iii. both parties should depend basically upon the use of persuasion
iv. the conflict should not be viewed or considered as being caused by the idiosyncrasies of the individual(s) on the other side;
v. there should be a joint problem solving situation, instead of encouraging a win-lose game;
vi. it should be defined as being of a small size. This is because the larger or broader a conflict is presented or conceptualized the more difficult or harder it is to resolve. That is, the case with which conflicts are resolved depends largely upon how they are tabled or perceived. In order to reduce the motivational significance of a conflict to the parties involved and the consequent emotional involvement, it is necessary to reduce the definition of the size of such a conflict.
When the above factors are present, any or some of the following actions could be taken in the course of settling a conflict.
i) finding a reasonable superordinate that appeals to both groups;
ii) finding a ‘common enemy’ for the groups;
iii) having on out side, often a common boss, to serve as judge who will either hand down a ‘win-lose’ or ‘compromise’ verdict.
iv) increasing the amount of interaction and communication between individuals or groups;
v) bringing conflict groups together in ‘confrontation meeting’ to air their differences and complaints. Efforts are then made to work through the differences making use of structural integration;
vi) avoiding this is done when disputes about unimportant matter(s) need to be prevented, though it is not an effective long term solution.
To reduce the effects of strike action on the academic performance of students of higher learning, conflicts could be resolved in any of the following ways:
1) collaboration for problem – solving: This involves each of the parties involved jointly working up to 9 situation. This is partly because of the belief that objectives are shared. Efforts are therefore geared towards finding s solution that satisfied the shared criteria. While emphasis is placed on the gathering of information, search behaviour is increased, and the search for new alternative is stressed.
2) Domination: These cannot be victory for one side over the other. This can solve the use of force, with the party having more power leading it over the weaker party. Force can also be sued during emergencies when urgent need id felt. Here there could be coercion by one party leading to the surrender of the other party. Such a surrender could be voluntary or involuntary.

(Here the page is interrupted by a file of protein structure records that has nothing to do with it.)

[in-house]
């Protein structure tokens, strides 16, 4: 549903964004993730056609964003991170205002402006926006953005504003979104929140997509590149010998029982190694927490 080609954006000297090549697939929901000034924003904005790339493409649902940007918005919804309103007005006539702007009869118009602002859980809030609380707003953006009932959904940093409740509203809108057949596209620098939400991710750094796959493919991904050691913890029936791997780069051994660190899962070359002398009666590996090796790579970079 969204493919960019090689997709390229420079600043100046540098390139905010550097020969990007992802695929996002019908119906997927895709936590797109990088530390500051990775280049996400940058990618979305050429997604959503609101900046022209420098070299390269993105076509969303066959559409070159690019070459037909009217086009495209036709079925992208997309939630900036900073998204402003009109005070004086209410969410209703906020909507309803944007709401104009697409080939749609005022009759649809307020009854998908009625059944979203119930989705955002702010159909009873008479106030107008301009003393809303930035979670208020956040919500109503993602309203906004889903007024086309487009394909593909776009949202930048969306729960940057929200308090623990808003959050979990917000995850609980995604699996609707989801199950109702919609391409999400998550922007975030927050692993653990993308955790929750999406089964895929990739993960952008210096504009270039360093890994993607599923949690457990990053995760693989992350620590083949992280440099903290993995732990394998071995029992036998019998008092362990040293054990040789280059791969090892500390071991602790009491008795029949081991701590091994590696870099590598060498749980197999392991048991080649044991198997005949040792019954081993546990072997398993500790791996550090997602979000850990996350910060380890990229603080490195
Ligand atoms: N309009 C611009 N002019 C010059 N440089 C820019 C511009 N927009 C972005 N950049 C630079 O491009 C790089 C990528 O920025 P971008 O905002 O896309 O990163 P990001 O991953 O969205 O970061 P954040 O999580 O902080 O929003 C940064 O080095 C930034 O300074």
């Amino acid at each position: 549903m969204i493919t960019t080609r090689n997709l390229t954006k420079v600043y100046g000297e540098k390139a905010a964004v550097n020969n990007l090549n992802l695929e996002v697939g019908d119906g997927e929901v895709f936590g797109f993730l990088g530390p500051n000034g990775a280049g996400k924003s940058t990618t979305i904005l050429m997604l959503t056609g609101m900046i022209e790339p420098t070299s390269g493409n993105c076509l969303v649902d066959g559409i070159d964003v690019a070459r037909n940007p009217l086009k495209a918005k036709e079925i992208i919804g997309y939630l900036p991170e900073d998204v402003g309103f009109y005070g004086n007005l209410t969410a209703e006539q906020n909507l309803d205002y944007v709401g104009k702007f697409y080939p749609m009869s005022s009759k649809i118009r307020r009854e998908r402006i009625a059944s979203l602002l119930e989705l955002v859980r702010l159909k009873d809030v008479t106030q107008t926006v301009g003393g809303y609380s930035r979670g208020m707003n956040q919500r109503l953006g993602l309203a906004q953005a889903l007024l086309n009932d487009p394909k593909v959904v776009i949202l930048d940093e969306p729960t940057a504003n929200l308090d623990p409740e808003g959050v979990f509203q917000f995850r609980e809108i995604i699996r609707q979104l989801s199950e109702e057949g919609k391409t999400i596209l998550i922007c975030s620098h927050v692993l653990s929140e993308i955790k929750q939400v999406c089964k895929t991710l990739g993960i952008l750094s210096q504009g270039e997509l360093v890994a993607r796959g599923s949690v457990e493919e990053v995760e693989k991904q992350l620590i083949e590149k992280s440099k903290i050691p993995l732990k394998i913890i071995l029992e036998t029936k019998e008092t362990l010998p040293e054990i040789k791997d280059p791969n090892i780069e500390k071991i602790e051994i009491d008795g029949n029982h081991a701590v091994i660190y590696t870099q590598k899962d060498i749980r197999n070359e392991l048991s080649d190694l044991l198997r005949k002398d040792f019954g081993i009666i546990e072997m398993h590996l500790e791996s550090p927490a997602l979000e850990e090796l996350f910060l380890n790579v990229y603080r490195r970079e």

3) Compromise: This involves each of the parties involved moving to a ‘middle of the road’ position from their former extreme position. Each side foregoes a few demands, while gaining a few things. This is, each side gives up something so as to have peace.
4) Persuasion: It is thought that the goals of individuals may not be the same, but no goal should be taken as fixed. Efforts are made at finding acceptable common goals, because of the belief, that at, some point along the line goals are shared.
5) Integration: This appears to be a very constructive method of resolving conflicts. This method concerns dealing with a situation where there are conflicting views, and in which a place is found for each desire, with neither side sacrificing anything both sides gain. This is a win-win situation. To achieve integration, a conflict is brought into the open, and a discovery is made of its most important aspects.
Conflict can be positive or negative and destructive. It can also be competitive or constructive. Each type has important implications for the organization. The implications are briefly below:
1. Positive conflict: This stimulates creative thinking, and allows people to rest their skills and abilities. If assists in clarifying view points. Room is created for the trial of new approaches, and the solution of problems which can hinder effective and efficiency. This kind of conflict heightens interest.
2. Destructive conflict: This type leads to people experiencing more stress than could be tolerated. There is a breakdown of cooperation, law and order. There is a decline in task motivation and morale; and a result, effectiveness and efficiency diminish.
3. Constructive conflict: This type assist in shedding light on existing problems, and allows for clarifications. Needed information are sought out and viewed realistically.
4. Competitive conflict: This involves each party to the conflict insisting on winning consequently, leading to one party being victorious at the expense of the other party.
In conclusion, to avoid more strike actions which affect the academic performance of students of higher learning, the authorities like those of higher institutions, should not give orders which must be obeyed. They should not determine policy without consulting group. They should not give information of future plans but tell group what steps they must take. They should not make praise or criticism personal, otherwise they would be creating more problems that will trigger strike actions.
Typical behaviour or reaction to autocratic style members or workforce become dull, apathetic or hostile. A climate develops of negativism, destructiveness, scapegoating, making mistakes deliberately stoppages, sabotage.